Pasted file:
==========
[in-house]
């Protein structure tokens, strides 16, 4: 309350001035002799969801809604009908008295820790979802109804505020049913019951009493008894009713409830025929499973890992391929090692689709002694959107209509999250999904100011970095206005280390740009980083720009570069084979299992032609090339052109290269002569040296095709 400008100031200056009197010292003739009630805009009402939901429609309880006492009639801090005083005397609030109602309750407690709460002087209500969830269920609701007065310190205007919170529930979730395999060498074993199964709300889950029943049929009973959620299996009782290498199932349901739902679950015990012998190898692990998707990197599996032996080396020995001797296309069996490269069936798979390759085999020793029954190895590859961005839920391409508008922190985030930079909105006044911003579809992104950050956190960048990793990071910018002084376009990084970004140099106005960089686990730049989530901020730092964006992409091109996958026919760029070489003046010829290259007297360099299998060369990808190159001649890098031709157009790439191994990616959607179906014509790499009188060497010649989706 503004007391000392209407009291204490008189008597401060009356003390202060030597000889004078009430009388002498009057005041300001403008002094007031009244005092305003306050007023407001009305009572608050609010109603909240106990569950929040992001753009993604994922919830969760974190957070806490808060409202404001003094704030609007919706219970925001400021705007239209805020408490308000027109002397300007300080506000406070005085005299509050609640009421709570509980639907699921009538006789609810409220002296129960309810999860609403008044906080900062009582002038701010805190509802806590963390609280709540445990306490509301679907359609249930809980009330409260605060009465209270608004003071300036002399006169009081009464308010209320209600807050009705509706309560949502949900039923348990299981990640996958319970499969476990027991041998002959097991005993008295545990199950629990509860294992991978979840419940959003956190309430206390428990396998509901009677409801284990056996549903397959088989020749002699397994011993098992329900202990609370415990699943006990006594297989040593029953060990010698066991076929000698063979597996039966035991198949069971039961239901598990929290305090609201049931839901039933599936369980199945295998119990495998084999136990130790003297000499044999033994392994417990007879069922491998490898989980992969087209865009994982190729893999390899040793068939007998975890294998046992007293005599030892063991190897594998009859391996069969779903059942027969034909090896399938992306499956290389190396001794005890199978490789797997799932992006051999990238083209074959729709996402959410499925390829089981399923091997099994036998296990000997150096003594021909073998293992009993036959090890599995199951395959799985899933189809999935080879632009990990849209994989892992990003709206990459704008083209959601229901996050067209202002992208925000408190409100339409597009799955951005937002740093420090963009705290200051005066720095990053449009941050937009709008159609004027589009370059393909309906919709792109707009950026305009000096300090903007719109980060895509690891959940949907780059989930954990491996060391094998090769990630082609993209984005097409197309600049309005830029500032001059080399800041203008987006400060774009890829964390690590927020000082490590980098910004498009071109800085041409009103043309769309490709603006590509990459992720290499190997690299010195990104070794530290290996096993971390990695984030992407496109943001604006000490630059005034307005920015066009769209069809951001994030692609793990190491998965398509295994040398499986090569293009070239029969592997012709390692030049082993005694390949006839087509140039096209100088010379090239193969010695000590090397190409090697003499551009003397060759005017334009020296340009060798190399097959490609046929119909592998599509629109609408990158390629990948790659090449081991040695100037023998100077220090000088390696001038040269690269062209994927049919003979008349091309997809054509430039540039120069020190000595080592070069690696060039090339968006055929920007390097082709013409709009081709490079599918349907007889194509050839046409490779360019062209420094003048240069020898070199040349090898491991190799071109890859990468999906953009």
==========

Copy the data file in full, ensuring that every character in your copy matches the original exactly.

[in-house]
């Protein structure tokens, strides 16, 4: 309350001035002799969801809604009908008295820790979802109804505020049913019951009493008894009713409830025929499973890992391929090692689709002694959107209509999250999904100011970095206005280390740009980083720009570069084979299992032609090339052109290269002569040296095709 400008100031200056009197010292003739009630805009009402939901429609309880006492009639801090005083005397609030109602309750407690709460002087209500969830269920609701007065310190205007919170529930979730395999060498074993199964709300889950029943049929009973959620299996009782290498199932349901739902679950015990012998190898692990998707990197599996032996080396020995001797296309069996490269069936798979390759085999020793029954190895590859961005839920391409508008922190985030930079909105006044911003579809992104950050956190960048990793990071910018002084376009990084970004140099106005960089686990730049989530901020730092964006992409091109996958026919760029070489003046010829290259007297360099299998060369990808190159001649890098031709157009790439191994990616959607179906014509790499009188060497010649989706 503004007391000392209407009291204490008189008597401060009356003390202060030597000889004078009430009388002498009057005041300001403008002094007031009244005092305003306050007023407001009305009572608050609010109603909240106990569950929040992001753009993604994922919830969760974190957070806490808060409202404001003094704030609007919706219970925001400021705007239209805020408490308000027109002397300007300080506000406070005085005299509050609640009421709570509980639907699921009538006789609810409220002296129960309810999860609403008044906080900062009582002038701010805190509802806590963390609280709540445990306490509301679907359609249930809980009330409260605060009465209270608004003071300036002399006169009081009464308010209320209600807050009705509706309560949502949900039923348990299981990640996958319970499969476990027991041998002959097991005993008295545990199950629990509860294992991978979840419940959003956190309430206390428990396998509901009677409801284990056996549903397959088989020749002699397994011993098992329900202990609370415990699943006990006594297989040593029953060990010698066991076929000698063979597996039966035991198949069971039961239901598990929290305090609201049931839901039933599936369980199945295998119990495998084999136990130790003297000499044999033994392994417990007879069922491998490898989980992969087209865009994982190729893999390899040793068939007998975890294998046992007293005599030892063991190897594998009859391996069969779903059942027969034909090896399938992306499956290389190396001794005890199978490789797997799932992006051999990238083209074959729709996402959410499925390829089981399923091997099994036998296990000997150096003594021909073998293992009993036959090890599995199951395959799985899933189809999935080879632009990990849209994989892992990003709206990459704008083209959601229901996050067209202002992208925000408190409100339409597009799955951005937002740093420090963009705290200051005066720095990053449009941050937009709008159609004027589009370059393909309906919709792109707009950026305009000096300090903007719109980060895509690891959940949907780059989930954990491996060391094998090769990630082609993209984005097409197309600049309005830029500032001059080399800041203008987006400060774009890829964390690590927020000082490590980098910004498009071109800085041409009103043309769309490709603006590509990459992720290499190997690299010195990104070794530290290996096993971390990695984030992407496109943001604006000490630059005034307005920015066009769209069809951001994030692609793990190491998965398509295994040398499986090569293009070239029969592997012709390692030049082993005694390949006839087509140039096209100088010379090239193969010695000590090397190409090697003499551009003397060759005017334009020296340009060798190399097959490609046929119909592998599509629109609408990158390629990948790659090449081991040695100037023998100077220090000088390696001038040269690269062209994927049919003979008349091309997809054509430039540039120069020190000595080592070069690696060039090339968006055929920007390097082709013409709009081709490079599918349907007889194509050839046409490779360019062209420094003048240069020898070199040349090898491991190799071109890859990468999906953009």